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The U.S. Department of Defense says Iran has launched more than a dozen ballistic missiles against American military forces in Iraq. This attack against U.S. forces comes after Iranian leaders vowed to retaliate for the killing of an Iranian general, Qassem Soleimani. NPR White House correspondent Franco Ordoñez joins us here in the studio.

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The news started trickling out last night.

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UNIDENTIFIED REPORTER #1: We have hugely consequential breaking news at this hour. Iraqi state TV is reporting that a strike...

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President Trump and his Russian counterpart have the coming year to deal with an expiring nuclear treaty that will lapse just after the end of his first term.

Trump hasn't ruled out renewing the treaty, known as New START. But he has made it clear that he would rather strike a bigger deal that includes different kinds of nuclear weapons — and that also brings China into the fold.

President Trump has often surrounded himself with lawyers whom he sees as being good on television. But Pat Cipollone, the attorney who will play a leading role in Trump's Senate impeachment trial defense, is better known for working behind the scenes.

President Trump's new national security adviser is warning of an information security doomsday scenario for U.S. allies that allow Chinese telecommunications company Huawei to build their next generation 5G networks.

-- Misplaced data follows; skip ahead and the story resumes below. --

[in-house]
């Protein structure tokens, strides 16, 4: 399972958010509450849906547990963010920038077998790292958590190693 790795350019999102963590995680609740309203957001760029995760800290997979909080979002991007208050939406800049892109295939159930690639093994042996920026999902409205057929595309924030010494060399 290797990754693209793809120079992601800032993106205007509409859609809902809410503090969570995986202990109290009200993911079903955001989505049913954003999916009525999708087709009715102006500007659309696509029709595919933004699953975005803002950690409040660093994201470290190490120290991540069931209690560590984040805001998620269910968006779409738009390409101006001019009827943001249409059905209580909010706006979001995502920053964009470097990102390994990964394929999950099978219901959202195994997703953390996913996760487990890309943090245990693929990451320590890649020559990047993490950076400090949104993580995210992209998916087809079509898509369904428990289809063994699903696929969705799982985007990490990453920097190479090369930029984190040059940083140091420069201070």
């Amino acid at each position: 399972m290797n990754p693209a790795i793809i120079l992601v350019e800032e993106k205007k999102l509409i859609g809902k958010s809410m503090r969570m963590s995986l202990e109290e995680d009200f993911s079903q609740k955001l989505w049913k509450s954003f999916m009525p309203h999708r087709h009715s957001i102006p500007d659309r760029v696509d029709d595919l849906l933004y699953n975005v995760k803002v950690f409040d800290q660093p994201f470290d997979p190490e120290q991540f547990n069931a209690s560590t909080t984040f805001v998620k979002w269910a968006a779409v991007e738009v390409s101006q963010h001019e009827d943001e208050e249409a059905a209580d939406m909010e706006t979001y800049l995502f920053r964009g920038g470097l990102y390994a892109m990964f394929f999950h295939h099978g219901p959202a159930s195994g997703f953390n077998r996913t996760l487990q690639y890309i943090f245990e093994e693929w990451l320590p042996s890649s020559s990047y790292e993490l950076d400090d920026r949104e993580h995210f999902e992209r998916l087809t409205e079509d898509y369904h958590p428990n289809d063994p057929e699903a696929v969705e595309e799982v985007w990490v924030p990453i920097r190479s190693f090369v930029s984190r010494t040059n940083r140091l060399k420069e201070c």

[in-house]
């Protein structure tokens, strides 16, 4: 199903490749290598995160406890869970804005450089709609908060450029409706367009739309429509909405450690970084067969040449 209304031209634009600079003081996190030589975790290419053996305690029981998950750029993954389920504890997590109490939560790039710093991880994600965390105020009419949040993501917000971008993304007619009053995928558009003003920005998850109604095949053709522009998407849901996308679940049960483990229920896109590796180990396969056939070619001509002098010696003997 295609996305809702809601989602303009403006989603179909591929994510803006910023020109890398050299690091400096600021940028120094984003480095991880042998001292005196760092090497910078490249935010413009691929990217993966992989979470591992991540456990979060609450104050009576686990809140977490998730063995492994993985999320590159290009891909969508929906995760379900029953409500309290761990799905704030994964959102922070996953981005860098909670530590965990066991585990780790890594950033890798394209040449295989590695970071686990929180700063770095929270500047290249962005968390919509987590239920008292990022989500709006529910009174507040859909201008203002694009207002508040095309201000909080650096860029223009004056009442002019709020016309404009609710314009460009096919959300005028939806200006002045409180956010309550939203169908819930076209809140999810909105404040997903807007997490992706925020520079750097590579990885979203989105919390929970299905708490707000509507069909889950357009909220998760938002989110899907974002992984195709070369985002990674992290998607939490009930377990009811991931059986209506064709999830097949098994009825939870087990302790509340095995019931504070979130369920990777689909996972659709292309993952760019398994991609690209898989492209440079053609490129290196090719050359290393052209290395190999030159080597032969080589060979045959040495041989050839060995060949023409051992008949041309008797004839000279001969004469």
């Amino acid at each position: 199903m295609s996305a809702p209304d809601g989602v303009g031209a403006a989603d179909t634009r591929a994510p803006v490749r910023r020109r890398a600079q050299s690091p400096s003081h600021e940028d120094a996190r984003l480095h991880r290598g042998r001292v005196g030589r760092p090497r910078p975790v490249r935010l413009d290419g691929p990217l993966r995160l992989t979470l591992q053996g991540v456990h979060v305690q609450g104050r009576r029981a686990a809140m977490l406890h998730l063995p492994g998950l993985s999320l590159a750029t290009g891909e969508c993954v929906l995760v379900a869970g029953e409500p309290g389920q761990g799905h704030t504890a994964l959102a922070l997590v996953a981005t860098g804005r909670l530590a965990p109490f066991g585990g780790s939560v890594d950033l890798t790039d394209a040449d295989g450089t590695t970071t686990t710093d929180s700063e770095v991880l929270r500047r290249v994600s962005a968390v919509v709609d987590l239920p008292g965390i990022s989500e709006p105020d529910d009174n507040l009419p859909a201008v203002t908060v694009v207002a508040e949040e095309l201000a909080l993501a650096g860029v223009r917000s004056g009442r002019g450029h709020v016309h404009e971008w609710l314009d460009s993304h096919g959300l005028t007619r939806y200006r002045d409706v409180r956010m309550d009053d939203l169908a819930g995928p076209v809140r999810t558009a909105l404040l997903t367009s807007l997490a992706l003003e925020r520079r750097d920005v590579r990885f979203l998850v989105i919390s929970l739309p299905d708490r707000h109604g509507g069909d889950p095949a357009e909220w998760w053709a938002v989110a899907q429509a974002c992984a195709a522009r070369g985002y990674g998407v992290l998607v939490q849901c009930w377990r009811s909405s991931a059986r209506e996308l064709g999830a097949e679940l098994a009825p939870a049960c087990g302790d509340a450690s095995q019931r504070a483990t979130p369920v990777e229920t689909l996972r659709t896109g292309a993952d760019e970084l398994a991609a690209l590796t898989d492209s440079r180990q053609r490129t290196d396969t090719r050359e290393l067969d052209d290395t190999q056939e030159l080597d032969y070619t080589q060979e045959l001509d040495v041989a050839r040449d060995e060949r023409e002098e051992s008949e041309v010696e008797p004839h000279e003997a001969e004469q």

Robert O'Brien said countries that allow Huawei in could give China's communist government backdoor access to their citizens' most sensitive data.

Updated at 4 p.m. ET

During a surprise Thanksgiving Day visit to troops stationed in Afghanistan, President Trump said that his administration has reopened peace talks with the Taliban, nearly three months after he abruptly canceled them. Trump made the announcement at a rally staged at Bagram Airfield outside Kabul, where he exchanged handshakes and posed for photographs with U.S. troops.

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In her private testimony, she says she felt threatened by President Trump. Today, Marie Yovanovitch will be able to tell the public why.

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Updated at 12:30 p.m. ET

A foreign service officer detailed to work in the office of Vice President Pence testified behind closed doors on Thursday in the ongoing House impeachment inquiry into President Trump.

Jennifer Williams was assigned to work on European and Russian issues with the vice president's team in the spring. She is the first person from the vice president's office to testify in the probe of whether the president withheld military aid from Ukraine while seeking a political favor.

Updated at 12 p.m. ET

The impeachment inquiry into President Trump turned its spotlight on Monday on four top White House officials, asking them to testify behind closed doors as Democrats probe whether Trump held up military aid as leverage to get Ukraine to investigate his political rivals.

But none of them showed up, citing legal advice.

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A key witness in the impeachment inquiry is set to leave his job at the White House.